After meeting my father for the first time, my husband fell in love with the annual deer hunting adventure and spends a long weekend each year hanging out with the guys in the woods dangling from trees in freezing temps and walking through marsh and bramble in pursuit of deer (sounds like a GREAT time doesn’t it?? ha!). Some years are more prosperous than others and this year his efforts were rewarded with a nice stash of venison in our freezer. Venison stroganoff is a simple Hungarian style dish that easily blends the unique flavor of this lean game meat into a sauce perfect for ladling over pasta or smashed potatoes. You can also use beef in this recipe but if you have access to venison, give it a shot as this venison stroganoff will rock your socks off!!
Hungry for more venison recipes? You might also enjoy my Venison Steaks with Sweet Smoky Aioli, Veggies and Venison Chili , marinated venison chops , and venison tenderloin with creamy mustard sauce too!
- 2 pounds venison (roast or steaks) cut into thin strips against the grain
- Salt and pepper to taste
- 4 tablespoons butter
- ¼ cup shallots or red onion, diced
- 3 cloves garlic, finely chopped
- 1 pound cremini or shitake mushrooms, sliced or diced
- 2 cups beef stock
- 1 tablespoon Worcestershire sauce
- 2 tablespoons cognac or red wine
- ¾ cup sour cream
- 1 tablespoon spicy Dijon mustard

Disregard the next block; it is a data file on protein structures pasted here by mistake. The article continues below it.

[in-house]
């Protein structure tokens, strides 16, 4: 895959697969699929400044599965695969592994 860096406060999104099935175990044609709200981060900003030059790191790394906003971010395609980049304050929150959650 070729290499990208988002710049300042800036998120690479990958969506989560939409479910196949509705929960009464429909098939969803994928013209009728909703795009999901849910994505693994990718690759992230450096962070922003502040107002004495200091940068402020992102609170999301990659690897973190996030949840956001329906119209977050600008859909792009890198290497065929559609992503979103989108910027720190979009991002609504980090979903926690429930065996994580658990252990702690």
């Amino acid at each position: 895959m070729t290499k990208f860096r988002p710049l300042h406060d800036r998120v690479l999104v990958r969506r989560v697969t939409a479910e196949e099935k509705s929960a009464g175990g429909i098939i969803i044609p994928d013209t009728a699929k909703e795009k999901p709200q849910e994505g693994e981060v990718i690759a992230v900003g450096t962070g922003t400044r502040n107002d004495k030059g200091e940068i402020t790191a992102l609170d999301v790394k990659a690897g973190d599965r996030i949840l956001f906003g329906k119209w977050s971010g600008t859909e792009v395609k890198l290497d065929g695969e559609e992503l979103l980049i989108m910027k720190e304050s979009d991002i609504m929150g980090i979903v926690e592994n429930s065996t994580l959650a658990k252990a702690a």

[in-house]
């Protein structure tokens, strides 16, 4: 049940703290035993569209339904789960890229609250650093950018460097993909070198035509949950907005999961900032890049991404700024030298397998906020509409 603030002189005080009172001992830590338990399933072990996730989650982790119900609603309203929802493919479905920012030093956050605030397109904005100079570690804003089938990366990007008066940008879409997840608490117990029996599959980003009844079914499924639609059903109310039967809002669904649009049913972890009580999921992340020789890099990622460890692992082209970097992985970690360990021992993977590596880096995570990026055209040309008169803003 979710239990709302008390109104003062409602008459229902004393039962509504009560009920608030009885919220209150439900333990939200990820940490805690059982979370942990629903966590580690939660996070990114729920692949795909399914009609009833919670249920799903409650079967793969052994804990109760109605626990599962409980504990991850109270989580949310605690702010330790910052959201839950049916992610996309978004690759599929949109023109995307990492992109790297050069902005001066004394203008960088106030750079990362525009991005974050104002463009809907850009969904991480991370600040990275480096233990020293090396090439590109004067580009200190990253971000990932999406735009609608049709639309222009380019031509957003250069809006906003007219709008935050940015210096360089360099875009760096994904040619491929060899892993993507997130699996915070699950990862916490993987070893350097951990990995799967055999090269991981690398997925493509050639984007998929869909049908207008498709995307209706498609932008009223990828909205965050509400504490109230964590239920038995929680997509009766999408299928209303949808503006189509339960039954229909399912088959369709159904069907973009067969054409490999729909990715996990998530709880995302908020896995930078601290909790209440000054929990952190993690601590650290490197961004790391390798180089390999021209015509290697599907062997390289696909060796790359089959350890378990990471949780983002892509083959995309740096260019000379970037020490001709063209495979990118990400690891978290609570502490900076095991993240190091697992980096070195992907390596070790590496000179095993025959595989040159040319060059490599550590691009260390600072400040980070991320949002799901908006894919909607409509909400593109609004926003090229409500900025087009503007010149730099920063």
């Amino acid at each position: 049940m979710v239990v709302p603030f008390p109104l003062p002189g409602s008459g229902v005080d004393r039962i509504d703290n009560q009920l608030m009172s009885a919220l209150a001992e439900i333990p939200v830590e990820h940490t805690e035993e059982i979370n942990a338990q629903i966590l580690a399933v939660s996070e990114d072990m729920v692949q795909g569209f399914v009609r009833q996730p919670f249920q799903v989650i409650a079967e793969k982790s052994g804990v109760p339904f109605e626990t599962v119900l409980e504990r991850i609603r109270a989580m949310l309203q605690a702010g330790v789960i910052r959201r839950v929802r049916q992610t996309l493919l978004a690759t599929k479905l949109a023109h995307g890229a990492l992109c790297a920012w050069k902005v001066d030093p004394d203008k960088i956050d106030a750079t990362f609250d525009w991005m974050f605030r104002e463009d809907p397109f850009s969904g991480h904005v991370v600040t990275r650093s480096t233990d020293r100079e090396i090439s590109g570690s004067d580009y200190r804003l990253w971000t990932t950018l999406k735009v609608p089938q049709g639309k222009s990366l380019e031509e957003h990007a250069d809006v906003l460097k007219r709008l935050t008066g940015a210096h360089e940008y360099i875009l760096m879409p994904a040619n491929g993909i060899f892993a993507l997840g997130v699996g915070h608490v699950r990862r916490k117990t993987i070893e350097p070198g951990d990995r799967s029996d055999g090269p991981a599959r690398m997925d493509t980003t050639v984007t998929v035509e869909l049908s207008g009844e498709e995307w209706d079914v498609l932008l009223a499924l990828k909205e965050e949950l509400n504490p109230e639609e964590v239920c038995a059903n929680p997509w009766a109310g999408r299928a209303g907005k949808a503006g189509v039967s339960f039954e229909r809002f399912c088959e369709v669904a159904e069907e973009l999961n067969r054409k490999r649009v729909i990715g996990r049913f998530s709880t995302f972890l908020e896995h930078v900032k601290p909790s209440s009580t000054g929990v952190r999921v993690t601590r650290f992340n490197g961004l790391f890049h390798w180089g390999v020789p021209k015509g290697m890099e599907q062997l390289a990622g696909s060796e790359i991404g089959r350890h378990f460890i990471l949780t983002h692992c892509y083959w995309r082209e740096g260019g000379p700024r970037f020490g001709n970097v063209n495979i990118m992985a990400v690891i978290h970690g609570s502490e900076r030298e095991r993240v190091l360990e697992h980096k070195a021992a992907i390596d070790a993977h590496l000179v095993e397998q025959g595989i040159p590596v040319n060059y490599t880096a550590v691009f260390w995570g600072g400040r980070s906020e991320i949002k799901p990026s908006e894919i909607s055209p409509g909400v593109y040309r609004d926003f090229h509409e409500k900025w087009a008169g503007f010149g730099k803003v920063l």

- 1 tablespoon fresh chopped dill
- 1 tablespoon Hungarian paprika
- 1 tablespoons flour mixed in a slurry with 2 tablespoons water to thicken if desired
- Season meat with a sprinkle of salt and pepper.
- Heat two tablespoons of butter on medium high in a large cast iron skillet and when it is hot, brown meat on each side until barely pink.
- Transfer meat to a dish and set aside. Do not drain juices.
- In the same skillet, add the rest of the butter and sauté shallots and garlic just until translucent.
- Add mushrooms with a sprinkle of salt and pepper and sauté until mushrooms start to brown and liquid evaporates.
- Add broth, cognac and worchestershire. Simmer until liquid coats mushrooms about 10 minutes.
- Stir in sour cream and mustard.
- Add reserved browned meat and any accumulated juices.
- Stir in dill and paprika.
- If you desire a thicker sauce, stir in a slurry of flour mixed with water until desired thickness.
- Serve hot as a thick stew, over egg noodles or over mashed potatoes.
Oh, how I LOVE hotdish. I mean, it’s a one dish meal with veggies, meat and usually a starch, warm and scrumptious to provide comfort and joy with every bite. Just the thought of a warm wintery hotdish (not to mention eating them) brings back a […]
It’s a comfort food kind of day. We’re in the process of selling our house so it’s been a challenge to keep the house clean and still manage to cook and so forth between showings. I swear, all I’m doing these days is cleaning, and re-cleaning, and cleaning again. I will be so glad when that’s over!!! Comfort food comes in all kinds of varieties. Most of the time, it just needs to be warm and delightfully savory. Something simple I could imagine my grandmother cooking for me even if it’s not exactly the same as her recipe would have been. Like this spaghetti squash and meatballs. The meatballs are an old recipe that I’ve altered slightly and of course, pouring them over spaghetti squash is super healthy. Put these little delicious meatballs over rice noodles and they are equally as fabulous. Or eat them without noodles… like appetizer style with a toothpick.